Flanking 5e is an often misunderstood rule of Dungeons & Dragons. Flanking isn’t actually difficult to understand, but only certain situations count as flanking, and not every character can benefit from it. This can lead to frustration and spats at the table. Many Dungeon Masters ignore flanking rules entirely or make up homebrewed rules to fit the party better.
Let’s clarify exactly what flanking is: when two allies in melee combat with an opponent are on opposite sides of that enemy. DnD combat works on a grid system where each square is 5×5 feet. A medium-sized creature takes up a single square on the imaginary board. If your character stands directly in front of an enemy’s square and your friend is directly behind them, the enemy is considered flanked.
Who Can Flank in 5e?
Technically, any creature can flank in 5e, but the only people who should be flanking are characters built for melee combat. Your depressed wizard with 30 hit points should not be running in to flank an orc. Flanking is an excellent opportunity to use a familiar, summoned creature, or animal companion.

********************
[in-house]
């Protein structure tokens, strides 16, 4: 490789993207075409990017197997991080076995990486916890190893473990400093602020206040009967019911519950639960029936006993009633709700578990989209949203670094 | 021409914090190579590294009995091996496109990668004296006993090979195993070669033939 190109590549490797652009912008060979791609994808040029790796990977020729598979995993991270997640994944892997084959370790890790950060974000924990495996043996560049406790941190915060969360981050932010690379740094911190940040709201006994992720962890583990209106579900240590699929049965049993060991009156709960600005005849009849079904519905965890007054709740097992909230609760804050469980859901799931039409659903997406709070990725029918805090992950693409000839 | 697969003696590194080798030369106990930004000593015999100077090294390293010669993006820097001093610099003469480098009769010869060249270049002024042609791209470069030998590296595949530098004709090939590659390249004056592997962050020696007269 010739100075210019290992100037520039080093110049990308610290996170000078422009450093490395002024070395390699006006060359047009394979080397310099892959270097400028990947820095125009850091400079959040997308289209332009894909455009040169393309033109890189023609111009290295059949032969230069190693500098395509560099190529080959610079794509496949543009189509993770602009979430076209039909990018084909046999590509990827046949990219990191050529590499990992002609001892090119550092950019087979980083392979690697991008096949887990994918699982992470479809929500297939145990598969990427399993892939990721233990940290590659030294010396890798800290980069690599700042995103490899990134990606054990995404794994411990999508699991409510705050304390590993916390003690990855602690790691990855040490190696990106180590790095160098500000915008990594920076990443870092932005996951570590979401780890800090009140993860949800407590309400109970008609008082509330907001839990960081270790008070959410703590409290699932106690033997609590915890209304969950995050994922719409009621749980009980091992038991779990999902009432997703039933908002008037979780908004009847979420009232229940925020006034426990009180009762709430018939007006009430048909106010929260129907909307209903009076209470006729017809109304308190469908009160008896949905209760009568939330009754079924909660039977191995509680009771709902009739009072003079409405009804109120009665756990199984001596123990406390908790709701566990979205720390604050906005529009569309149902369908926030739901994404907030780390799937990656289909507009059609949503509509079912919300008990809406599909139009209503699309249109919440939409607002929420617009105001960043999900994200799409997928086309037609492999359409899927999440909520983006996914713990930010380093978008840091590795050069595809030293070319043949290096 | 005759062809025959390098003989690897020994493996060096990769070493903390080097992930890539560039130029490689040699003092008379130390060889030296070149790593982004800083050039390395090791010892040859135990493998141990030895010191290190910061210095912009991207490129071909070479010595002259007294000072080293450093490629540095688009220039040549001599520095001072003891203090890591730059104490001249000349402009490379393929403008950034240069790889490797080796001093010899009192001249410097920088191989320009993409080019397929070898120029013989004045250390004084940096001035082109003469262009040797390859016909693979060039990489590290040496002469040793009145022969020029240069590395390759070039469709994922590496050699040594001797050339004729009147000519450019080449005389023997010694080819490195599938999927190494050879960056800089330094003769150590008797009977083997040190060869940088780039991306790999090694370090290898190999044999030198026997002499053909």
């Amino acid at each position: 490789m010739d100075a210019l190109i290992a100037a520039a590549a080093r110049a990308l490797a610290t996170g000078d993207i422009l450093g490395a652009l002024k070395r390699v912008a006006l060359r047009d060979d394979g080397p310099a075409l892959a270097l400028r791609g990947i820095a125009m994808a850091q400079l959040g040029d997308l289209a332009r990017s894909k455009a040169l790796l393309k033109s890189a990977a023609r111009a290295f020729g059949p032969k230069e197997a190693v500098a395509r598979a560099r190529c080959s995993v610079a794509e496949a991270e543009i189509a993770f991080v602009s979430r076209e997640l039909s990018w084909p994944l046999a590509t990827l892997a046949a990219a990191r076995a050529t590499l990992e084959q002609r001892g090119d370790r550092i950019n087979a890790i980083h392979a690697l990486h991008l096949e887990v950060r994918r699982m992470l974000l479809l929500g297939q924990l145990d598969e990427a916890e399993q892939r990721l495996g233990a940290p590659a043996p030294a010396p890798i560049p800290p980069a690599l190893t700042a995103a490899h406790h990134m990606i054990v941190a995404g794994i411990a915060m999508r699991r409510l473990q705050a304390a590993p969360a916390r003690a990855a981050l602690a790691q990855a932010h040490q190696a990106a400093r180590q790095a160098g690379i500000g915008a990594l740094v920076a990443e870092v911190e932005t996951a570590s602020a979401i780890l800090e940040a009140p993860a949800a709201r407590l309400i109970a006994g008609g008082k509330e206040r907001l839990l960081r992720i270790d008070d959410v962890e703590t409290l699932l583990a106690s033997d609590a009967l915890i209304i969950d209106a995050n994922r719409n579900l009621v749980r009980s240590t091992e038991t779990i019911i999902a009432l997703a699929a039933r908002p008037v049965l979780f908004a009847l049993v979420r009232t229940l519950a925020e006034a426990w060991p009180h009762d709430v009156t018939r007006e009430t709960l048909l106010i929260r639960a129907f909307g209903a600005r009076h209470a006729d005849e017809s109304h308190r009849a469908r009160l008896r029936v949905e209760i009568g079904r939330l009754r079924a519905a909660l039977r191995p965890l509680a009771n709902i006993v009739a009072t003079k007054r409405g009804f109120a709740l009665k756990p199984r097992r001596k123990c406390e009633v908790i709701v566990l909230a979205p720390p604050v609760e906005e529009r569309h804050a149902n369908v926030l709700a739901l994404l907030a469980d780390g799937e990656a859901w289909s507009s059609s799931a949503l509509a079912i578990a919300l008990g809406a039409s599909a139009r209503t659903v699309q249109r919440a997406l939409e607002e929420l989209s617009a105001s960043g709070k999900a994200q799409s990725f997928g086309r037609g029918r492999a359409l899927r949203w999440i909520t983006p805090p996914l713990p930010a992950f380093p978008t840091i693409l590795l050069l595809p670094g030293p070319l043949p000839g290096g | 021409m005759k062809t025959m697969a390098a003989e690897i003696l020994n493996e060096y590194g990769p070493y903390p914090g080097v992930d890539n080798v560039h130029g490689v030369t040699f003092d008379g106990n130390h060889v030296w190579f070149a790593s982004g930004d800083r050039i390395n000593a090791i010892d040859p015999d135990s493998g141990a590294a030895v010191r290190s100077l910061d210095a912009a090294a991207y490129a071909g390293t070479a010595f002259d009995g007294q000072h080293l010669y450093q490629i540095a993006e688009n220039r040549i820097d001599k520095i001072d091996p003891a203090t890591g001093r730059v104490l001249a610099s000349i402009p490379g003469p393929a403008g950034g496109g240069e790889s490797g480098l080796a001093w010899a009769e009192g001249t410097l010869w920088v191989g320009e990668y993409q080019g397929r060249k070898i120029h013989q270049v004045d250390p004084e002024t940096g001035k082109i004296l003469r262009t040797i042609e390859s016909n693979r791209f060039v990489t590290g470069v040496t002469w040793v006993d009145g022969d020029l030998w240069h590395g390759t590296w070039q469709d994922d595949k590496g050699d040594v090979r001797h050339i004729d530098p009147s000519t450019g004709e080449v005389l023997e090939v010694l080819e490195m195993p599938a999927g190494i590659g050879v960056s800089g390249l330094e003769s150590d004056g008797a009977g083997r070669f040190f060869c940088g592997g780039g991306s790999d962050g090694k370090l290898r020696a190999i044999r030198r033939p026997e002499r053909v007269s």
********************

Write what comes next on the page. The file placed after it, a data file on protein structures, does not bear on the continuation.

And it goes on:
Who Can Benefit From Flanking?
Everyone is so concerned about flanking because when your enemy is flanked, you have advantage on melee attack rolls against them. This can greatly benefit you during combat as you’re much more likely to hit. Rogues generally need advantage to use Sneak Attack, so this is a great opportunity.
However, ranged attackers do not benefit from flanking. This applies to ranged spells and ranged weapon attacks. There is no advantage to flanking from their perspective.
Alexa spends the majority of her days explaining the ins and outs of DnD to her two cats, much to their dismay.